In late March, I finally met the Chief Inspector, who had with him a copy of the CPS letter detailing why the prosecution was refused. Forbidden to show me the letter, give me a copy or read it out to me, he managed in one short meeting to give enough information about the CPS reasons for refusal to allow us to prove we could not go further in this country (one reason being that "the ICC Act was not detailed enough to allow for prosecution"). I informed Professor Nick Grief, from Peacerights' Legal Inquiry panel, Phil Shiner of Public Interest Lawyers took a witness statement from me, which in turn joined the Peacerights report in The Hague - where it sits, gathering dust.
Well, you didn't think it was going to be that easy, did you?
The ICC and the Crime of Aggression
At Nuremburg, the crime of aggression (then known as "crimes against peace") was said to be the supreme international crime, and when the ICC was brought into being, it was clear that many saw the crime of aggression as integral to the crimes that would come under its jurisdiction. So the most pressing subject for discussion at the
One of the main blocks to progress is that the decision allowing a prosecution to take place lies with the Security Council and is therefore under the control of politicians, rather than the judiciary. Former judge Richard Goldstone, speaking on the BBC World Service, said one couldn't put the crime of aggression into the hands of the ICC. It would be very "political" to make judgments on the decision to go to war. But the ICC prosecution would not be for the decision to go to war. That decision is always political. Even in civil wars, the propaganda that drives neighbor to attack neighbor is mostly politically driven. It is the act of waging war that is the crime to be prosecuted, and the decision is only part of that act. While the "trigger" allowing a prosecution to take place remains under the control of the Security Council, it is impossible for any of its permanent members to be prosecuted for a crime they show an unhealthy willingness to commit. Indeed, three of them are able to control an international body they do not support.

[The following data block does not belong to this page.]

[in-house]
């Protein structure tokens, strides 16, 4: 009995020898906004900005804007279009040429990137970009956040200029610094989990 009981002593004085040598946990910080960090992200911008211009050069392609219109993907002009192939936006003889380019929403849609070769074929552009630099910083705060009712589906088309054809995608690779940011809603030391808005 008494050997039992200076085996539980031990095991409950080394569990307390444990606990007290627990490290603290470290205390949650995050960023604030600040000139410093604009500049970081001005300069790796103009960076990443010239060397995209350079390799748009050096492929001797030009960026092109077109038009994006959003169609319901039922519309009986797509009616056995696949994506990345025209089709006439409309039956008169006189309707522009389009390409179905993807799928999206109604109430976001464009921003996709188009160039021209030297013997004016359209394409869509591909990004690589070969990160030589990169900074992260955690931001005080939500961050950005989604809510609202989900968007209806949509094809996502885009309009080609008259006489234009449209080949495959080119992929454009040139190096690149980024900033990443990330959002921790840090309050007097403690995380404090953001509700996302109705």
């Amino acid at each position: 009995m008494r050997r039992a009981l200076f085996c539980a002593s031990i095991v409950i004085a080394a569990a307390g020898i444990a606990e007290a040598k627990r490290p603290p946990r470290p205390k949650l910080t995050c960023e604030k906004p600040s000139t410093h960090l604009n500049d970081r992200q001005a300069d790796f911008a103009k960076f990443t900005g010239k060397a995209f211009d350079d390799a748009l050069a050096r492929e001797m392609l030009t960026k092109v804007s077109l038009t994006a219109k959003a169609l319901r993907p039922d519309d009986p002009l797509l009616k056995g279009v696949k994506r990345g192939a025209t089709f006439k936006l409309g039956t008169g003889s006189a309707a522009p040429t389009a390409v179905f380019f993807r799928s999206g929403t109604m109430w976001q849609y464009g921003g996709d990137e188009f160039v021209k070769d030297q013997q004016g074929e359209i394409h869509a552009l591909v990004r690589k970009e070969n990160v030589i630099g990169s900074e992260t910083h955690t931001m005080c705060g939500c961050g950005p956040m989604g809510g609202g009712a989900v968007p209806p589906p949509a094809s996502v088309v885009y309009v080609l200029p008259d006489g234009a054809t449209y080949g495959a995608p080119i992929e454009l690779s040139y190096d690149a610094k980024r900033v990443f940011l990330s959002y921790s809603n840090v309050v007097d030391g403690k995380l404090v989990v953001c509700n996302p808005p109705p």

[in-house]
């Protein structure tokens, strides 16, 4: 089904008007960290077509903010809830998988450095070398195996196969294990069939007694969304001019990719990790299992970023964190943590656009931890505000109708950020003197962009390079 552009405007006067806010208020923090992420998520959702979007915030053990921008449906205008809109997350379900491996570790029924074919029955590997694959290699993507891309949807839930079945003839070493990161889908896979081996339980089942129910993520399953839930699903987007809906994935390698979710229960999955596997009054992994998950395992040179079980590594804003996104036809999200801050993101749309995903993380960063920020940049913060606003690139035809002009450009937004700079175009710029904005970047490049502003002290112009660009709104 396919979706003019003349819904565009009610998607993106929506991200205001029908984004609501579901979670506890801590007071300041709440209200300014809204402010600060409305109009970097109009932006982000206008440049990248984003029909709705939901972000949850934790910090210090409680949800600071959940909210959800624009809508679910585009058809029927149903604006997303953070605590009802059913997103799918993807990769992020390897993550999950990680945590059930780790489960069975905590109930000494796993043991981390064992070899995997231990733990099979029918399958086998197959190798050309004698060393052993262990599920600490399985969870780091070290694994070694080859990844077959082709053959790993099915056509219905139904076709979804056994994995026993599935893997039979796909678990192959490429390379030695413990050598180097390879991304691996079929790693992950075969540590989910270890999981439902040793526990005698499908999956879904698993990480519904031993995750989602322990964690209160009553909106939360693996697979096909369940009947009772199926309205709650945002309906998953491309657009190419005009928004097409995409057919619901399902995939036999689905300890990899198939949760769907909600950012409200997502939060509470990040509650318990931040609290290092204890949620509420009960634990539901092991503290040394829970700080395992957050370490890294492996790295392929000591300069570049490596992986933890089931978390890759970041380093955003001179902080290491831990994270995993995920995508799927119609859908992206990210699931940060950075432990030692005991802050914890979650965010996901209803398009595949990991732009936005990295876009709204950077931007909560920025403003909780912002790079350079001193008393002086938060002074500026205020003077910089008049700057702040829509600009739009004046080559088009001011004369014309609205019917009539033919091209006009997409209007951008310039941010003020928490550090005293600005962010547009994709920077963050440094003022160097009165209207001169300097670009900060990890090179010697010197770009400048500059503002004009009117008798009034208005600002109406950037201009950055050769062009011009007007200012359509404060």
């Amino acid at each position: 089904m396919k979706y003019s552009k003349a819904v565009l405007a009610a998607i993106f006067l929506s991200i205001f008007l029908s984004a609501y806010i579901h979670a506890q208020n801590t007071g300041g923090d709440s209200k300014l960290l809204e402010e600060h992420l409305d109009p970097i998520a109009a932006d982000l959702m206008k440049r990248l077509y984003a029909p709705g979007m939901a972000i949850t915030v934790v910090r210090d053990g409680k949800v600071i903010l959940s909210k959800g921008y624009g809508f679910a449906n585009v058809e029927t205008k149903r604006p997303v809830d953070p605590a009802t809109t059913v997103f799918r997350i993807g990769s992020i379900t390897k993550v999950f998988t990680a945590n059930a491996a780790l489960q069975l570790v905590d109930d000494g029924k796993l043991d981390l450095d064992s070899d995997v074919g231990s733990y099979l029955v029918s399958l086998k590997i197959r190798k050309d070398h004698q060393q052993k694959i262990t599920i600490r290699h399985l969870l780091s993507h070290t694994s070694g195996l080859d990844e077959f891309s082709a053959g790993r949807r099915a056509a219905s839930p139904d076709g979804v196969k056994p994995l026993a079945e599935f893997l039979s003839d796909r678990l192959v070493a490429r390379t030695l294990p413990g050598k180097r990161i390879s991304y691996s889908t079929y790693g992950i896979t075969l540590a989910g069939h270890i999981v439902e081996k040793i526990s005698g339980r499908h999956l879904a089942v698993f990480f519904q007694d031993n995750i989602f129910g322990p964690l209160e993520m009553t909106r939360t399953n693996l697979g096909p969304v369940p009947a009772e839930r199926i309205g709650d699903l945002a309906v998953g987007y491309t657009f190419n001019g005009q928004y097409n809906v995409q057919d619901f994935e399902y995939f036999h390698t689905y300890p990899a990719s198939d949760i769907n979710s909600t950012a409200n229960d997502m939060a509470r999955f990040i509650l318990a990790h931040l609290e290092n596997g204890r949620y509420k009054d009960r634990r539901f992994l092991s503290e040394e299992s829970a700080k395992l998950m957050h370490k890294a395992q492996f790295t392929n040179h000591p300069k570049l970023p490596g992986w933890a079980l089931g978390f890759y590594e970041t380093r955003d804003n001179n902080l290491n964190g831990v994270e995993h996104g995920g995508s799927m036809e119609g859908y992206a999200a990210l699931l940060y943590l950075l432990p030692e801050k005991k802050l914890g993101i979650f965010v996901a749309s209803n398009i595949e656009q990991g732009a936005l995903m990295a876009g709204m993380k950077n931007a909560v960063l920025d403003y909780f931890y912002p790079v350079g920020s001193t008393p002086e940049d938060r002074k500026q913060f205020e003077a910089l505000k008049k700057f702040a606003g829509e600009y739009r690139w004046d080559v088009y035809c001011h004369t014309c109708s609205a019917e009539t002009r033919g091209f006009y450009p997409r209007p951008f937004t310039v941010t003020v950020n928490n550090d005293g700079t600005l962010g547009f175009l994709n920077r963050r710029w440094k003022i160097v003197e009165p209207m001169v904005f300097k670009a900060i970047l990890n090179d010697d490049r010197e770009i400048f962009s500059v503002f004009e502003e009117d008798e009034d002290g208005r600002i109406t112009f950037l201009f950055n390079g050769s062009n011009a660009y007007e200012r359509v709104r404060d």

A letter I received from the Foreign Office states: "A provision on aggression that does not make reference to the Security Council would also be bad for the Court. We want to avoid the ICC being politicised Ö The Prosecutor needs to know that, before he embarks on an investigation, he has behind him the political support of the international community and that can only be expressed through the Security Council." That political support would be more honestly and democratically expressed through the General Assembly, where all nations can have their say. And the best way to avoid the ICC being "politicised" is to keep it well away from the Security Council.
How successful was the Review Conference in resolving this conundrum? Amendments have been incorporated which include both the definition of the crime of aggression (identifying the decision and initiation processes, preparations for war and the various actions that, as a whole or in part, constitute a crime of aggression), and a set of conditions for the exercise of jurisdiction by the court in relation to that crime. The conditions make no reference to the exclusive need of the Security Councilís predetermination before allowing the ICC to investigate and prosecute. Instead, if after six months the Council has not acted, the Prosecutor can seek a formal authority to investigate from six judges of the Court itself.
The amendments agreed at
However: read the Kampala resolution carefully and you will see that this clause has been added to Article 15 of the Rome Statute: "The Court may exercise jurisdiction only with respect to crimes of aggression committed one year after the ratification or acceptance of the amendments by thirty States Parties."